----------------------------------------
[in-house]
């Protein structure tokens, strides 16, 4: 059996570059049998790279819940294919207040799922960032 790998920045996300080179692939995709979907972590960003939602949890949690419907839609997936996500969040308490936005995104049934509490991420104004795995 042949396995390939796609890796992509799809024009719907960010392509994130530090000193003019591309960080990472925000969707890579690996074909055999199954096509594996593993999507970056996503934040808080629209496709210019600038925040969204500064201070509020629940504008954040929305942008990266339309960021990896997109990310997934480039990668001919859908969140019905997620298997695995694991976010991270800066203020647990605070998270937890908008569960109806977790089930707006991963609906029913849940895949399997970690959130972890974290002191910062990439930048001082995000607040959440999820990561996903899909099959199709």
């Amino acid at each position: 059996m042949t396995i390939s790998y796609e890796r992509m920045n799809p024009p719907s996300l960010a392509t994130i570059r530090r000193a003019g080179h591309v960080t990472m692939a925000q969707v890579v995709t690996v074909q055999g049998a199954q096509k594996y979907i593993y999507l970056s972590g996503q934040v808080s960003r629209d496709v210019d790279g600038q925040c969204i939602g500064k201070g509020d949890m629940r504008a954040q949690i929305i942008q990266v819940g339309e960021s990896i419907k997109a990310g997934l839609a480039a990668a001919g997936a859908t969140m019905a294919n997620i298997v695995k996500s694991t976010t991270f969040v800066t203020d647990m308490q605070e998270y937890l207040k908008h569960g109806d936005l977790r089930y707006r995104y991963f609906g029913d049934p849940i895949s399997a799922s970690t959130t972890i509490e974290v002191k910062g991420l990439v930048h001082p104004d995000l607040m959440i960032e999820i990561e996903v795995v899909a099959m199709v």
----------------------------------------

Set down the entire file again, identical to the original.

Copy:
[in-house]
């Protein structure tokens, strides 16, 4: 059996570059049998790279819940294919207040799922960032 790998920045996300080179692939995709979907972590960003939602949890949690419907839609997936996500969040308490936005995104049934509490991420104004795995 042949396995390939796609890796992509799809024009719907960010392509994130530090000193003019591309960080990472925000969707890579690996074909055999199954096509594996593993999507970056996503934040808080629209496709210019600038925040969204500064201070509020629940504008954040929305942008990266339309960021990896997109990310997934480039990668001919859908969140019905997620298997695995694991976010991270800066203020647990605070998270937890908008569960109806977790089930707006991963609906029913849940895949399997970690959130972890974290002191910062990439930048001082995000607040959440999820990561996903899909099959199709």
């Amino acid at each position: 059996m042949t396995i390939s790998y796609e890796r992509m920045n799809p024009p719907s996300l960010a392509t994130i570059r530090r000193a003019g080179h591309v960080t990472m692939a925000q969707v890579v995709t690996v074909q055999g049998a199954q096509k594996y979907i593993y999507l970056s972590g996503q934040v808080s960003r629209d496709v210019d790279g600038q925040c969204i939602g500064k201070g509020d949890m629940r504008a954040q949690i929305i942008q990266v819940g339309e960021s990896i419907k997109a990310g997934l839609a480039a990668a001919g997936a859908t969140m019905a294919n997620i298997v695995k996500s694991t976010t991270f969040v800066t203020d647990m308490q605070e998270y937890l207040k908008h569960g109806d936005l977790r089930y707006r995104y991963f609906g029913d049934p849940i895949s399997a799922s970690t959130t972890i509490e974290v002191k910062g991420l990439v930048h001082p104004d995000l607040m959440i960032e999820i990561e996903v795995v899909a099959m199709v």